• 22. Introducing JavaBeans User-Defined JavaBean (Contd.) • Manifest File (Contd.) • The rules to create a manifest file are: • Press the Enter key after typing each line in the manifest file. • Leave a space after the colon. • Type a hyphen between Java and Bean. • No blank line between the Name and the Java-Bean entry. ©NIIT JDBC and JavaBeans Lesson 2A / Slide 22 of 30
  • 23. Introducing JavaBeans User-Defined JavaBean (Contd.) • Java Archive File • The files of a JavaBean application are compressed and grouped as JAR files to reduce the size and the download time of the files. • The syntax to create a JAR file from the command prompt is: jar <options> <file_names> • The file_names is a list of files for a JavaBean application that are stored in the JAR file. ©NIIT JDBC and JavaBeans Lesson 2A / Slide 23 of 30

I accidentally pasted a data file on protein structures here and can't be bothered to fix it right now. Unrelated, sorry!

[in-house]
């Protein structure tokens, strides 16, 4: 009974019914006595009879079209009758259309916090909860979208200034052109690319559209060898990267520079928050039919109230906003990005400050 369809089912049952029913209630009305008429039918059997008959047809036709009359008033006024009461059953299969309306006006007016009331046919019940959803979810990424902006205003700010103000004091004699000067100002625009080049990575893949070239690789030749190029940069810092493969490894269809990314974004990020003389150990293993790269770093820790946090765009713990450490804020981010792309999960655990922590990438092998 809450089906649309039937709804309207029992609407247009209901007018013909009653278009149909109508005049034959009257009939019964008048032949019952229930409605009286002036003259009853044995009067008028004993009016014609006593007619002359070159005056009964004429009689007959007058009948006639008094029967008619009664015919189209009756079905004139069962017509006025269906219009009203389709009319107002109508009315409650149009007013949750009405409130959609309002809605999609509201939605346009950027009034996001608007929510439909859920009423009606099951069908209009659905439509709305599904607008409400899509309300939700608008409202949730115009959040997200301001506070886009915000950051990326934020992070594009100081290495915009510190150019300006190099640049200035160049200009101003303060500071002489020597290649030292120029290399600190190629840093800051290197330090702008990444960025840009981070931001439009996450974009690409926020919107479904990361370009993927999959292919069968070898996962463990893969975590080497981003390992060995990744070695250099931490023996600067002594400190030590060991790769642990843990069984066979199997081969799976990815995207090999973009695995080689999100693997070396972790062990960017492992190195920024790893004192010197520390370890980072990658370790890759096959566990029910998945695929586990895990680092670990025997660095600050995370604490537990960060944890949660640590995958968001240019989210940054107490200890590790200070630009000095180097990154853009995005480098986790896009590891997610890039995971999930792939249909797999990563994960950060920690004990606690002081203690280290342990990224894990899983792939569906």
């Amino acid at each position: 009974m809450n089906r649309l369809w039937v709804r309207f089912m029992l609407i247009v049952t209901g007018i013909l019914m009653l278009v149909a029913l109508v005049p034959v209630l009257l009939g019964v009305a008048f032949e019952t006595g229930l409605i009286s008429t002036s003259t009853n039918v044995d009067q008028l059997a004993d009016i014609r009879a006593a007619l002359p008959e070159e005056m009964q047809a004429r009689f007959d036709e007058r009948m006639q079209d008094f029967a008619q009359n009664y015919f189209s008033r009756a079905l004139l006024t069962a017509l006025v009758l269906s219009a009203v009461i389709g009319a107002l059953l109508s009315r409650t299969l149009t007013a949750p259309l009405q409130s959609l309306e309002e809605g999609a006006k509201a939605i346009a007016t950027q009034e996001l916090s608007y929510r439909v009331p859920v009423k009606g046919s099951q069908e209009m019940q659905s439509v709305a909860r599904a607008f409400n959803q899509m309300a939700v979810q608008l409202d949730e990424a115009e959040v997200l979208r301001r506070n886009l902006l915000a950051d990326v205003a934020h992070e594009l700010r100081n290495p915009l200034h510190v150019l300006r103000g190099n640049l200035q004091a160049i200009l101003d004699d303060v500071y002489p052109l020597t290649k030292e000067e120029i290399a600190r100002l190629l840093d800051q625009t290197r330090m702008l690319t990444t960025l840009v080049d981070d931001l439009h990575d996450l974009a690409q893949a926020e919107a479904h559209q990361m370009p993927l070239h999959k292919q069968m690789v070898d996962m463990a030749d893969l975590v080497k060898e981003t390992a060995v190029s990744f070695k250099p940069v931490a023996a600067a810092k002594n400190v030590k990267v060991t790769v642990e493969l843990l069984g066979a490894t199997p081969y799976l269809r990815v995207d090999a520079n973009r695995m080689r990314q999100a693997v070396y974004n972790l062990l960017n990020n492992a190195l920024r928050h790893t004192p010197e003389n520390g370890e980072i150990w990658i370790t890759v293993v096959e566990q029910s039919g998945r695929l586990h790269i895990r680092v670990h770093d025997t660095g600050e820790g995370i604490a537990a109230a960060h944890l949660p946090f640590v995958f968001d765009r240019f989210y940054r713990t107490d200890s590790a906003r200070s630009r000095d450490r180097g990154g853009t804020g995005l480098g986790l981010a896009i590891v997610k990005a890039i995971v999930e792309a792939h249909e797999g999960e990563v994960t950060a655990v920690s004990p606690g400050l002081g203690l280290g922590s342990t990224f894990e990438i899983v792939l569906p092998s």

• 24. Introducing JavaBeans User-Defined JavaBean (Contd.) • Java Archive File (Contd.) • The various options that you can specify while creating a JAR file are: • c: Indicates the new JAR file is created. • f: Indicates that the first file in the file_names list is the name of the JAR file. • m: Indicates that the second file in the file_names list is the name of the manifest file. • t: Indicates that all the files and resources in the JAR file are to be displayed in a tabular format. • v: Indicates that the JAR file should generate a verbose output. • x: Indicates that the files and resources of a JAR file are to be extracted. • o: Indicates that the JAR file should not be compressed. • m: Indicates that the manifest file is not created. ©NIIT JDBC and JavaBeans Lesson 2A / Slide 24 of 30